St. Mary’s Episcopal Church Athens USA
First ever gig April 5th 1980
They played a set of covers like the Sex Pistols “God Save the Queen,” the Monkees’ “(I’m Not Your) Steppin’ Stone” and Jonathan Richman’s “Roadrunner,”
On April 5th 1980, the vivacious university town of Athens, Georgia, swirled with excitement that went beyond the usual buzz of a nascent college music scene. A rumour that the birthday party of Kathleen O’Brien, a popular DJ of a regional radio station, might include the performance of three local bands, was spread through the capillaries of the student campus and advertised the happening to be nothing less than the mother of all parties. In a place of such bohemian leisure and DIY ethos, it was certainly an event not to be missed.
In the early hours of the evening, several hundred people gathered around a collapsing episcopal church, only a short walk away from the university’s main entrance. The combination of alcohol, barbiturates and southern springtime breeze built a scorching atmosphere that was additionally inflamed by concerts from local impromptu ensembles Turtle Bay and The Side Effects. Last on the bill was a band whose members met only a few months earlier and were so new to the game that they haven’t even decided on a name. The electrifying quartet ravaged through a carefully selected bouquet of cover songs before the singer jumped in the audience and ended the set on the hands of the crowd, joining the festivities that lasted well into the next morning, when even the most eager of the partygoers caved in to fatigue. Even though it must have been one of the best parties of the Athens’ vibrant college scene, it was probably lost on the attendees at the time that they witnessed something as historical as the first performance of R.E.M.
R.E.M. stands for rapid eye movement, a stage of sleep when dreaming occurs. Although the band members claim that it was just something they randomly pulled out of a dictionary, one couldn’t find a better phrase to describe their music. Their characteristic sound of dreamlike hand-painted landscapes and murmured fables, vested in the mysticism of the abstract and the mythology of rock’n’roll, became synonymous with the art of dreaming while being awake. With it, R.E.M. filled in the voids between what has already been and what was yet to come, using every colour on the palette, and even inventing new colours on their own, as long-time fan Eddie Vedder wittily remarked in his ode to the band before their 2007 induction to the Rock and Roll Hall of Fame.
R.E.M. was a living proof that the unit is only as strong as its parts. The band members collectively signed themselves under all their compositions regardless of who actually wrote a particular song, which spared them the friction regarding royalties that undermines the foundation of many successful bands. However, the largest portion of their magic lies in four unique individuals who managed to find a common musical language that enabled them to create ‘that special something’ that makes them stand out in spite of their clearly visible differences.
There was Peter Buck, a Kerouacian vagabond, eternally enamoured with rock’n’roll, one of the greatest connoisseurs of rock music and the subject of an anecdote that he knows every record ever released (and probably has it in his collection). There was Bill Berry, a drummer in love with the melody, the band’s main motivational drill-sergeant and the sharpener of the rough edges of some of their best songs. There was Mike Mills, R.E.M.’s multi-instrumentalist and secret weapon in charge of unconventional bass lines and irreplaceable backing vocals.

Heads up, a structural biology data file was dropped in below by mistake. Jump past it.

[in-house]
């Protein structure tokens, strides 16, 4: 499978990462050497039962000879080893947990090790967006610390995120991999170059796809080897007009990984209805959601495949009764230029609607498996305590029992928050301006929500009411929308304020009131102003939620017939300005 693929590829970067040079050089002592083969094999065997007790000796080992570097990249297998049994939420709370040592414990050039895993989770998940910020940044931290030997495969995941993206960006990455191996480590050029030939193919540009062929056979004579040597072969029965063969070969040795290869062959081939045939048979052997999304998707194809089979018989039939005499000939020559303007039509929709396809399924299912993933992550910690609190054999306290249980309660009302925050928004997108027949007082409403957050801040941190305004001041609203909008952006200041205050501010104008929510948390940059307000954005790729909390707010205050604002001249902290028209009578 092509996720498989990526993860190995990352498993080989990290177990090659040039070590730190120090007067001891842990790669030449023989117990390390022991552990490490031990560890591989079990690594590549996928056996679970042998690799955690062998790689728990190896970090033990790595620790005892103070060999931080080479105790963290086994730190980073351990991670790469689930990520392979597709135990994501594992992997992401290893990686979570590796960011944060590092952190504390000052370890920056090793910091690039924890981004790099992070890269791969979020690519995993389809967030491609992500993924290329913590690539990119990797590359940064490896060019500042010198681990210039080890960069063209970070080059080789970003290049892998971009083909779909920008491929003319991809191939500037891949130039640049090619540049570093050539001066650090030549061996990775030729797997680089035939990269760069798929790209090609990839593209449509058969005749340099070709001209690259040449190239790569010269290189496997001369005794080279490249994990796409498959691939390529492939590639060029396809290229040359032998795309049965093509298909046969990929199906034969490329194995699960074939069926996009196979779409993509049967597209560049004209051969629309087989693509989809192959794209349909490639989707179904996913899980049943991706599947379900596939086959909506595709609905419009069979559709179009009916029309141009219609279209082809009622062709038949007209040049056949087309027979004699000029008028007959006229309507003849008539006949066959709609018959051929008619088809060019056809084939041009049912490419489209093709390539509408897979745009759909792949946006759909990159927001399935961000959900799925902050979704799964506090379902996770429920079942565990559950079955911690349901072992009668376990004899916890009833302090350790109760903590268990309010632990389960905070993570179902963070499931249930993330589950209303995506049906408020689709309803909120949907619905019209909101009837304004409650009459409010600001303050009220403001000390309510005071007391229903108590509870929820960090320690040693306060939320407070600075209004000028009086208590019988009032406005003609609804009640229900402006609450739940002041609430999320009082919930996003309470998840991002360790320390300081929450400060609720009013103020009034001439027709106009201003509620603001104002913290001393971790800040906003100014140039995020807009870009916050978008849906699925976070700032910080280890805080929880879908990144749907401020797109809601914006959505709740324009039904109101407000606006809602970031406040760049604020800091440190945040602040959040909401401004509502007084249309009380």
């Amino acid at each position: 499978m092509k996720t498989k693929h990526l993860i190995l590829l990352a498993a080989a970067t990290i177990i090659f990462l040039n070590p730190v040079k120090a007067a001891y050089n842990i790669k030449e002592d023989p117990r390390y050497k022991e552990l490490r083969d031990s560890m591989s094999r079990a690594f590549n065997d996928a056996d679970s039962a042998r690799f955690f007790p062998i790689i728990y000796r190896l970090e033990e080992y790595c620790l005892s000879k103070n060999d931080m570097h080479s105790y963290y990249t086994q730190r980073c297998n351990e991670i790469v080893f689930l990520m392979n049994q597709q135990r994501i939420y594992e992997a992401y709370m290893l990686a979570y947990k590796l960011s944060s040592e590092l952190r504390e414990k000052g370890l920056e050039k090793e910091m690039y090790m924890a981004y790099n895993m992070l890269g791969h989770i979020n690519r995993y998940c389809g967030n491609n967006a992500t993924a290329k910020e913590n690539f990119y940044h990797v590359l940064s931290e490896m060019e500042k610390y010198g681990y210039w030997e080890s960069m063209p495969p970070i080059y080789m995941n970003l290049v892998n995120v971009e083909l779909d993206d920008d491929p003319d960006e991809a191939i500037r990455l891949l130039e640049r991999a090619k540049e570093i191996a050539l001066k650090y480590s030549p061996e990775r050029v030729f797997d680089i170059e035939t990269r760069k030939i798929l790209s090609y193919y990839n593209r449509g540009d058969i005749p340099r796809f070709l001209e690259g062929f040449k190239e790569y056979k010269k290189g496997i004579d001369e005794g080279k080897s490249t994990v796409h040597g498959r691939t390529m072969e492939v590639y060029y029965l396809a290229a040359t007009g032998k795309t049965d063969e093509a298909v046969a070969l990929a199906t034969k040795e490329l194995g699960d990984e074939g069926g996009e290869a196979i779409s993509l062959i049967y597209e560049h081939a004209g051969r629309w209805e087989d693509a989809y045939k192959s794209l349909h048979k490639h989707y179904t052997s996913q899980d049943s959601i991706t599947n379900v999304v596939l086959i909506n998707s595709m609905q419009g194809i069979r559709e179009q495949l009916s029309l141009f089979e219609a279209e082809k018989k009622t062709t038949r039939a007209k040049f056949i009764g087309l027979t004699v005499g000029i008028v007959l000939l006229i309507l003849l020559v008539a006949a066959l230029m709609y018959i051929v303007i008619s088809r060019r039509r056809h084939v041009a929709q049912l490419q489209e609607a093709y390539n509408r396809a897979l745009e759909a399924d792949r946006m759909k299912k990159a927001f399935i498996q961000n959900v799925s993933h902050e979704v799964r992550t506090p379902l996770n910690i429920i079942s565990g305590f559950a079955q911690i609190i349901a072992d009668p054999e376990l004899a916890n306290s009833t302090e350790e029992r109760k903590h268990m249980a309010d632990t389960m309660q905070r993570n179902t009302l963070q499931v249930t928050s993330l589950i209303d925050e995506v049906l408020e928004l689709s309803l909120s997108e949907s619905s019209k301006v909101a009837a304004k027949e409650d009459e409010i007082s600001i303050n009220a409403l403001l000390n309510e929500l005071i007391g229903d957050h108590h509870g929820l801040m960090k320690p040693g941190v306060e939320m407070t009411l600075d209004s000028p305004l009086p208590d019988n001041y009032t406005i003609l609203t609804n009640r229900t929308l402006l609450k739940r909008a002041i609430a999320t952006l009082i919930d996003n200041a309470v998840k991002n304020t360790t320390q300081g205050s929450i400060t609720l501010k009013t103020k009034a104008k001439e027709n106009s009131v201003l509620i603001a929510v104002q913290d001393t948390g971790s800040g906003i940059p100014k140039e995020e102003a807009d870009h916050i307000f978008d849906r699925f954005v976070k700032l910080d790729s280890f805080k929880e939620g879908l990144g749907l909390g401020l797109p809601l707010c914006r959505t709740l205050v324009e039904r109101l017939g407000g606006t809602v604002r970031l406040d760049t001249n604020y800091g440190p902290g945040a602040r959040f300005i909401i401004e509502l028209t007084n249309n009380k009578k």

And then, there was Michael Stipe – one part dreamy poet of abstract, almost allegoric lyrics, one part lucid activist who once stated that music and politics don’t mix but he’s going to try anyway. Utterly ambiguous and painfully straightforward at the same time, Michael’s vocals were impossibly difficult to decode, compliment of his nasal murmuring style of singing that was often buried in the mix. Despite the fact that the records contained no lyrics sheet and the words were a constant guessing game among fans, you could feel the emotion he was trying to put through to you, as if the message was clear and upfront.
That warm spring night 40 years ago set off a journey that saw them embark on a seemingly endless tour of the continent with occasional hops over the Atlantic, and rewarded them with a cult status among the fast-growing and extremely heterogeneous college rock audience. After five excellent indie albums, relentless work ethics and the band’s uncompromising dedication to their art resulted in the long-running contract with Warner Bros. and subsequent worldwide success. They have gone a long way and covered a lot of ground, from alternative rock pioneers to folksy bouzouki troubadours and analogue synthesizer enthusiasts, all whilst maintaining a strong image of integrity. Despite the global success of that mandolin song and the fact that they have sold millions of records and produced quite a few high-grossing tours, no one ever dared to accuse them of selling out. On the contrary, most of the contemporary alternative rock stars like Eddie Vedder, Thom Yorke and Billy Corgan praised R.E.M. for their efforts, and even the late Kurt Cobain continuously cited them as a major influence.
R.E.M.’s legacy is astounding and their influence on the music world cannot be measured. All that is in our power is to remember every moment of their greatness.